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June 3, 2016: Letter Reveals Negligence Behind the Pasadena Hospital Duodenoscope Superbug Outbreak

Pasadena Hospital Duodenoscope Superbug Outbreak

One hospital in California which had suffered a duodenoscope superbug outbreak released a letter revealing the hospital’s own negligence in reporting the outbreak. Huntington Hospital in Pasadena, California broke state law by not quickly reporting a suspected deadly outbreak last year.

The duodenoscope superbug outbreak sickened 16 patients, 11 of whom died, from the first patient case in January 2013 to August 2015.


Duodenoscope Infection Lawsuit Help

The Law Firm of Eric H. Weinberg is assisting individuals nationwide who may have suffered an infection following an endoscopic procedure known as ERCP. Since 1984, Attorney Weinberg has represented personal injury victims, including those injured by defective medical devices, including metal-on-metal hip joints, transvaginal mesh, and apnea monitors. For a free legal case evaluation, please call our law firm toll free at 1-877-934-6274.

Pasadena Hospital Duodenoscope Superbug Outbreak Goes Unreported to City Health Officials

The newly-released letter shows that City health officials did not investigate the cause of the duodenoscope superbug outbreak patients’ deaths, many of whom were already seriously ill. The city officials indicate that only one of the sixteen patients’ death certificate listed a duodenoscope superbug as the cause of death.

As the LA Times reports, Pasadena officials said in their investigation that Huntington doctors were reviewing suspected duodenoscope superbug infections in 35 patients before the city’s public health department was alerted to the possible outbreak by county officials on Aug. 19.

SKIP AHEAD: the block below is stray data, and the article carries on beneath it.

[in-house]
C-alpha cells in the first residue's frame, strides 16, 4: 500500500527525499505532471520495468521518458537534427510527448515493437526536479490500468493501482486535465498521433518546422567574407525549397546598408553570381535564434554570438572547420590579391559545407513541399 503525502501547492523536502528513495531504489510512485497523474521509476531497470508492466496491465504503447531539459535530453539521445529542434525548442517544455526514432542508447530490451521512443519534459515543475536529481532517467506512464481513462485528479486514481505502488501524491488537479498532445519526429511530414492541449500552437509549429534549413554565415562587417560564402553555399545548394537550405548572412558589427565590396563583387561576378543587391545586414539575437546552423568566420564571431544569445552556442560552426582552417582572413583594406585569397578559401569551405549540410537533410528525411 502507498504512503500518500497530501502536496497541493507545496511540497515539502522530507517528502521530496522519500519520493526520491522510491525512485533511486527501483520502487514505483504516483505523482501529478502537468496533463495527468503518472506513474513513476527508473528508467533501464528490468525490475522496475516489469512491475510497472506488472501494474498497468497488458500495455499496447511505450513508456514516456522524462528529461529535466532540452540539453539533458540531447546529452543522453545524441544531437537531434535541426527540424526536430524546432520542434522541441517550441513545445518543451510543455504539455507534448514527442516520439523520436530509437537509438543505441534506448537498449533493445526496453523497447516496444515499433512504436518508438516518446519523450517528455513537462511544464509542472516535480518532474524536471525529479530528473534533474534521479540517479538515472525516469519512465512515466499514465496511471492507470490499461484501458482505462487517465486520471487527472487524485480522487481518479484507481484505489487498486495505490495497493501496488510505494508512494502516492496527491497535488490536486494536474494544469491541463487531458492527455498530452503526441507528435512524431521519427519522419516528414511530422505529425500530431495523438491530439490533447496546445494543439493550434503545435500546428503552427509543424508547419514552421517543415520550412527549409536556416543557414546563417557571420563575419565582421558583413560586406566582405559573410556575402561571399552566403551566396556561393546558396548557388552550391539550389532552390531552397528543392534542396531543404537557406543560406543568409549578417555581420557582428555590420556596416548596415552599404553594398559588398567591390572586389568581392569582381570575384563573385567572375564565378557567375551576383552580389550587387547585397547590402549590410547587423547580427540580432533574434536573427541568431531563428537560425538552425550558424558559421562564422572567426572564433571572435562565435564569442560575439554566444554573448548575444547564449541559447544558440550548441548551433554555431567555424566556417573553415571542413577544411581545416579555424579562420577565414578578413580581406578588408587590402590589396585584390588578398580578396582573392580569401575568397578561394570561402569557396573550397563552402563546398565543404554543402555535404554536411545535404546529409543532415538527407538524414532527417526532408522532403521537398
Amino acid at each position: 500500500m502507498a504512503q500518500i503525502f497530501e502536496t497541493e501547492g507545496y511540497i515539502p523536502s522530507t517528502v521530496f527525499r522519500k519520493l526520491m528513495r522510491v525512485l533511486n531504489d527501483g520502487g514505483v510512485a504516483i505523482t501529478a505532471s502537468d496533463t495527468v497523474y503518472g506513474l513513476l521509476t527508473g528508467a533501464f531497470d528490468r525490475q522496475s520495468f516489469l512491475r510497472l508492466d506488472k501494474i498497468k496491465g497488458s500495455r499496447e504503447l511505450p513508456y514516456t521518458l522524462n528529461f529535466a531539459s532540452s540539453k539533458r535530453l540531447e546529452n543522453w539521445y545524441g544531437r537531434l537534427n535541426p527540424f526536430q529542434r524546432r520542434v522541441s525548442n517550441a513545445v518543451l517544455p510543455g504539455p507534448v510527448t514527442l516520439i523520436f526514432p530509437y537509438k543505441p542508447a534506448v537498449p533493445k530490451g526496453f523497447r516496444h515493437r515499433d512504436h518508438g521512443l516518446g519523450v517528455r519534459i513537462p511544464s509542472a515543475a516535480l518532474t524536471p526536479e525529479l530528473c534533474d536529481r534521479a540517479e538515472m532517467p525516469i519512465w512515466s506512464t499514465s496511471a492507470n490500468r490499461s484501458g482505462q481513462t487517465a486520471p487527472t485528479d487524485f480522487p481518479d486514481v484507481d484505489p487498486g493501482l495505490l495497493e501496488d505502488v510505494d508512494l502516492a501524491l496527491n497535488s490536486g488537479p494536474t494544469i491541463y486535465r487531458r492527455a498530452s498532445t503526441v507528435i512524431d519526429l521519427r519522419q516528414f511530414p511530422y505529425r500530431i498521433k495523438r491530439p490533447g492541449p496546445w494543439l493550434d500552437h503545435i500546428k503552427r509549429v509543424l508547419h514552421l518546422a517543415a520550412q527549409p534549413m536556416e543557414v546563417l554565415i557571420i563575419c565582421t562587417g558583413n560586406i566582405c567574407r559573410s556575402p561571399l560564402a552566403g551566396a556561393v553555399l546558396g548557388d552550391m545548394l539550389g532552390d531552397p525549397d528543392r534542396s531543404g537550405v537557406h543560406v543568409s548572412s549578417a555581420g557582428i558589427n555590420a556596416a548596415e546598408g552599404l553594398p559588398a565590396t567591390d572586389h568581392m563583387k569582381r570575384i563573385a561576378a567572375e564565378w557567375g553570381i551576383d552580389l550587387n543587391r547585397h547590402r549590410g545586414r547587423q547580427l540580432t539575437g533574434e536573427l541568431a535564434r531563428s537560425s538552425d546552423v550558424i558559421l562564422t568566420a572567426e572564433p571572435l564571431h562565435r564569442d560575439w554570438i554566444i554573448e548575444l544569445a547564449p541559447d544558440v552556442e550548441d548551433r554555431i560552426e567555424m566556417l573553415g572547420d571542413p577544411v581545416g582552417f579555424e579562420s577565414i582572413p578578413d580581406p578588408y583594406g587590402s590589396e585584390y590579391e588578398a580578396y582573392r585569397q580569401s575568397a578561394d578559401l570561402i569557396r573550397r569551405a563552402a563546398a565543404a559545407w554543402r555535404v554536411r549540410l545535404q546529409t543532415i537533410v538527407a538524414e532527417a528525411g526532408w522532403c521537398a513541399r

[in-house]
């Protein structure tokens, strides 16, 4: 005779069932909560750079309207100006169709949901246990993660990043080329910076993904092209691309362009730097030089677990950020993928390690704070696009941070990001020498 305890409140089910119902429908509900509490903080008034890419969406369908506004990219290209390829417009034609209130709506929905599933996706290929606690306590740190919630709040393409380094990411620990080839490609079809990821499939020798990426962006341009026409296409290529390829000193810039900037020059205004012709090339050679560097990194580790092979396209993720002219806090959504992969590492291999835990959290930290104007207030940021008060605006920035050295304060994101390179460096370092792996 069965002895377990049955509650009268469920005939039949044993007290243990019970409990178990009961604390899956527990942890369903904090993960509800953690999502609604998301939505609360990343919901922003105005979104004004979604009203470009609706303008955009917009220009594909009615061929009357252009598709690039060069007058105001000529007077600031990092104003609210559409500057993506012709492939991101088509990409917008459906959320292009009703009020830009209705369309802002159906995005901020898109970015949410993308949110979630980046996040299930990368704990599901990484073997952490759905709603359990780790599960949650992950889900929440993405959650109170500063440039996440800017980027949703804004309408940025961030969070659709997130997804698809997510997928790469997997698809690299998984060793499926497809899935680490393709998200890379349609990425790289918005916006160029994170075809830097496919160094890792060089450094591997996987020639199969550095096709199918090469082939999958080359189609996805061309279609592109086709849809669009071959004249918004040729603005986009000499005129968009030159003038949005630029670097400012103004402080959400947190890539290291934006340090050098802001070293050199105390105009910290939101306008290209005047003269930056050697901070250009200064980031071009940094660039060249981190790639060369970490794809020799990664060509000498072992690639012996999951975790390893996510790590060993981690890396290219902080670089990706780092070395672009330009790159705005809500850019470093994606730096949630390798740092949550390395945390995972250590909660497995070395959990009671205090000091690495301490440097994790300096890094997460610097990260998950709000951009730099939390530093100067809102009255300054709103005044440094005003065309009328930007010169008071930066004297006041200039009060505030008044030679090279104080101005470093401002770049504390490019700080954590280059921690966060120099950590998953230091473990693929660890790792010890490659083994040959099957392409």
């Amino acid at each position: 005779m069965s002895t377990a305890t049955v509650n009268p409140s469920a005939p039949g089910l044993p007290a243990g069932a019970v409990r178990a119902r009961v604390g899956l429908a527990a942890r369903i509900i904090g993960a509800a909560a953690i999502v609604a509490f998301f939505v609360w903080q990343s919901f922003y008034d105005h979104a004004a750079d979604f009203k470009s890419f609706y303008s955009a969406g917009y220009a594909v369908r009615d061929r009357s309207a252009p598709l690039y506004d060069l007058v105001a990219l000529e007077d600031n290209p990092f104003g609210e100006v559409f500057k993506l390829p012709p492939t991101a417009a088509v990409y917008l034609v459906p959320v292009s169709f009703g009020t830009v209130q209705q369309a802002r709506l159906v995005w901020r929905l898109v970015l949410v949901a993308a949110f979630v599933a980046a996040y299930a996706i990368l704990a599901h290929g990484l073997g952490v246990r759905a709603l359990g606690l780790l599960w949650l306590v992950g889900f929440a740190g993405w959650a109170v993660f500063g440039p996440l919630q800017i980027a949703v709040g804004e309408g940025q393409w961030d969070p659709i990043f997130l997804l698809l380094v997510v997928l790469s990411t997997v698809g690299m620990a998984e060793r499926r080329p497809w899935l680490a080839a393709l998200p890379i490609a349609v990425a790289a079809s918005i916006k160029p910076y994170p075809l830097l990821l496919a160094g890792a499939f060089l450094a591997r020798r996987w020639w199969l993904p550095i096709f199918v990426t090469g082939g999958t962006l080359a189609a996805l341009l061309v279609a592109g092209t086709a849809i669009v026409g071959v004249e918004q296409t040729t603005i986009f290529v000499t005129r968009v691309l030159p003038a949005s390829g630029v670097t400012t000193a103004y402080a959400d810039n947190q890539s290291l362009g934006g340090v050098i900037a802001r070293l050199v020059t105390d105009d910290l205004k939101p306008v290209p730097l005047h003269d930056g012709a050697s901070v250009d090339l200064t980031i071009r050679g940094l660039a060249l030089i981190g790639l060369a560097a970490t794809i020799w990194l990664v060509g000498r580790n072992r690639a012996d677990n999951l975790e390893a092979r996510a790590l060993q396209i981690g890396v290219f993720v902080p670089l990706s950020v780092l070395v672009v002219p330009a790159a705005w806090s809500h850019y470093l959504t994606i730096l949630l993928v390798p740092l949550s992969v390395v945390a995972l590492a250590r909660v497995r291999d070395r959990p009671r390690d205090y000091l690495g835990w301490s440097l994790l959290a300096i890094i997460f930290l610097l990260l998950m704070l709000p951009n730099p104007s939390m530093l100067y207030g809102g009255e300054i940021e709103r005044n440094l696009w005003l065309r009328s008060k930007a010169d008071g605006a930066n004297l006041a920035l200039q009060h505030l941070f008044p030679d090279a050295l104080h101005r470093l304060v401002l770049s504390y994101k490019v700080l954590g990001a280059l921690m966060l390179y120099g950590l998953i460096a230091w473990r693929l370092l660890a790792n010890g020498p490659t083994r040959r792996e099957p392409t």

Hospitals must report an “occurrence of any unusual disease” or “any outbreaks of disease” within 24 hours to local health officials, according to State law.

Originally, there were only three known patient deaths connected to the duodenoscope superbug outbreak. These three deaths lost in the Huntington Hospital duodenoscope outbreak prompted comment and new legislation by Rep. Ted Lieu (CA-D) to mandate improved medial device cleaning regulation.

Duodenoscope Cleaning Problems

Duodenoscopes may be used in procedures to drain fluids from blocked pancreatic and biliary ducts, inject contrast dyes, obtain tissue samples for biopsy, or to treat certain medical conditions. The flexible scope is passed through the mouth, throat, and stomach, into the top of the small intestine ( known as the duodenum).

In a Safety Communication dated February 19, 2015, the U.S. Food and Drug Administration (FDA) cautioned that the design of certain ERCP duodenoscopes may interfere with the ability to sterilize these reusable medical devices, putting patients at risk for infection with potentially deadly multidrug-resistant bacteria. Referred to as Carbapenem-Resistant Enterobacteriaceae (CRE), these drug-resistant bacteria include E. coli and Klebsiella species and have been linked to infections following duodenoscope procedures, even when the manufacturer’s cleaning instructions are followed.

Pasadena Hospital Duodenoscope Superbug Outbreak Connected to Negligent Decontamination Procedure

According to the LA Times, “The city’s investigation blamed the scope’s hard-to-clean design, as well as the hospital’s lapses in infection control, for the outbreak.

Pasadena officials said that when they arrived at the hospital Aug. 20, they found visible residue in the machines where the devices were disinfected. They also said the hospital was not properly following cleaning guidelines, including by using canned compressed air from Office Depot to dry the scopes.”

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